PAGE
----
The link below will take you to a complimentary, but somewhat condescending, review of Ray's collection, THE GOLDEN APPLES OF THE SUN, which appeared in Time Magazine in 1953. The review refers to Ray as the "poet of the pulps", and then goes on to suggest that Ray should give the "elf of fantasy" which appears in his writing a rest. Clearly, Ray's literary reputation vastly exceeds how this reviewer characterized his writing in the early 1950's.
Yes, it's unfortunate the bias against fantasy was so great back then that even a writer as brilliant as Bradbury could not completely escape it. However, I'm sure in 1953 Bradbury was probably happy just to get reviewed in TIME magazine, despite the condescension in the review. But the reviewer's arrogance in implying that fantasy, no matter how well-written, can never be equal to the best non-fantasy fiction is still infuriating. Reviews like this may have been one of the reasons that Bradbury wrote proportionately fewer fantasy and science fiction stories after this period.
Mr. Bradbury's writings were so far ahead of their times. His stories offered readers a view of things to occur in the years not yet calendered!
Fahrenheit 451 is filled with prime-time views of today's world and our realizing that there is indeed More than one way to Burn a Book. The Murderer addresses the Albert Brock in all of us and how we so often seek that chocolate shake for all of the techno-invasions that now overwhelm us.
Golden Apples of the Sun, now 70 years old, and sure enough a scoop of solar elements has been gathered by a Nasa craft. Of course, the Pedesrtrian is now the way of so many of our evening streets throughtout the lands. As I am "Walking! Just Walking," I am being surveilled closely with every step taken.
There Will Come Soft Rains has arrived as machines clean our floors, cook the meals, control the clocks, orally greet and bid us adieu. Why, just the other day I was reminded my car was parked exactly in the driveway at our exact address!
Martian Chronicles has been more of a non-fiction than a sci-fi with visits to and samples from our neighboring Red Planet. Mars is Heaven may await the first Earth people to arrive. The Veldt is a part of every young person's scenery and becoming more frequently visited via 3D aparatus and their rooms filled with surreal screens. Beware Parents!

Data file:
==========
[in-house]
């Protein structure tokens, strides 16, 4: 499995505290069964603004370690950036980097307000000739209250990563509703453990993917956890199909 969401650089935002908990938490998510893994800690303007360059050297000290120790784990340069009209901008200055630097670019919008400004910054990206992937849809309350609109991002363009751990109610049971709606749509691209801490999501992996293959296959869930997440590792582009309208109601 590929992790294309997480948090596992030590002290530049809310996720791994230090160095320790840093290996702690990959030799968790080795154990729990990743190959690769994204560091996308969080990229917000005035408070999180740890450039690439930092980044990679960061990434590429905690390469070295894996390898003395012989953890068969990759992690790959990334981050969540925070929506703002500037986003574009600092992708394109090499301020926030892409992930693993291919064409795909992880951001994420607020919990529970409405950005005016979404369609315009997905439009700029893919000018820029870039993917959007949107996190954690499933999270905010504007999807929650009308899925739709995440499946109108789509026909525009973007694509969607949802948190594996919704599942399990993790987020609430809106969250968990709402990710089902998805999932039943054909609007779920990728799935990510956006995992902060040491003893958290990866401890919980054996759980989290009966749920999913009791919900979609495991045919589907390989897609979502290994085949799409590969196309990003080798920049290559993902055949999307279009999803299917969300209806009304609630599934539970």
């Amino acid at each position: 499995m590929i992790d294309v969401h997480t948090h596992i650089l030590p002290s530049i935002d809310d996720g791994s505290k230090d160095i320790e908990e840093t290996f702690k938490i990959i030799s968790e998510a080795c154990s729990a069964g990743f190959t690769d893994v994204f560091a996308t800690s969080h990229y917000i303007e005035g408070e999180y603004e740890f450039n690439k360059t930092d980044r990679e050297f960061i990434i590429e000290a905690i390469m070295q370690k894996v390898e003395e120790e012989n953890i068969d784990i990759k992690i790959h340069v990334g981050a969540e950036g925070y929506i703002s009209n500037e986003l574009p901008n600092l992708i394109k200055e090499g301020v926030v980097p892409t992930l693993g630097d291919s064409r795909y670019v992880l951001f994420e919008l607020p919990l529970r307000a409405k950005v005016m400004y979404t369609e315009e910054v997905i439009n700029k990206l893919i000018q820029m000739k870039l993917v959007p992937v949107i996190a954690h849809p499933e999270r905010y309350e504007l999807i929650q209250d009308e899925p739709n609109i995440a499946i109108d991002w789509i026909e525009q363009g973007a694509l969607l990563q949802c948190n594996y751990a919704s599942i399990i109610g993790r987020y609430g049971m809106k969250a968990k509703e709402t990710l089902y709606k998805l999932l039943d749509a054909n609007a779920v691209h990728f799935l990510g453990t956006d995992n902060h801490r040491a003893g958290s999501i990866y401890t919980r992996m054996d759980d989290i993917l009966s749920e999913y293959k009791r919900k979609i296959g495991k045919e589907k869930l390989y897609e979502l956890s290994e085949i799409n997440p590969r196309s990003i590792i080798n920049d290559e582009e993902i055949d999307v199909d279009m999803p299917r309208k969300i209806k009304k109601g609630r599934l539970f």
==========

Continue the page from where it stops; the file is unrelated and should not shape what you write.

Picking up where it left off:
Though not only on a far-off planet, All Summer in a Day has warnings of how separated individuals become when standing by their truths and unique understandings that may bring about cruel inter-personal exchanges. And the Illustrated Man, ironically, was indeed a forerunner for recent generations of athletes-actors-fighters-nightlifers. I wonder what the wandering carnival performer would have to say today?
A final wonder of RB futures about to arrive! I Sing the Body Electric ~ the parts are all available. Now, it is just a matter of time...if not already?!
"I don't write science fiction. Science fiction is a depiction of the real."
- Ray BradburyThis message has been edited. Last edited by: fjp451,
Today, I received my copy of THE CARNIVAL AND OTHER STORIES, by Charles Beaumont, published by Subterranean Press. It's a beautiful book. And the insightful introduction by David J. Schow contains the following observation, which is very relevant to this thread: "[Ray] Bradbury, [Gerald] Kersh, and [John] Collier were all in the front lines of the war to make fantasists more respectable in literature by transcending their pulp origins. Publication in slicks such as COLLIER'S or THE SATURDAY EVENING POST was hard won."
And if you have never read any of the terrific work by John Collier (one of Ray's favorite writers) or Gerald Kersh (one of Harlan Ellison's favorite writers)...well, what are you waiting for?
The link below will take you to an interesting 2015 article by Anthony Enns, who uses Time Magazine's 1953 description of Ray Bradbury in its title: "The Poet of the Pulps: Ray Bradbury and the Struggle for Prestige in Postwar Science Fiction":
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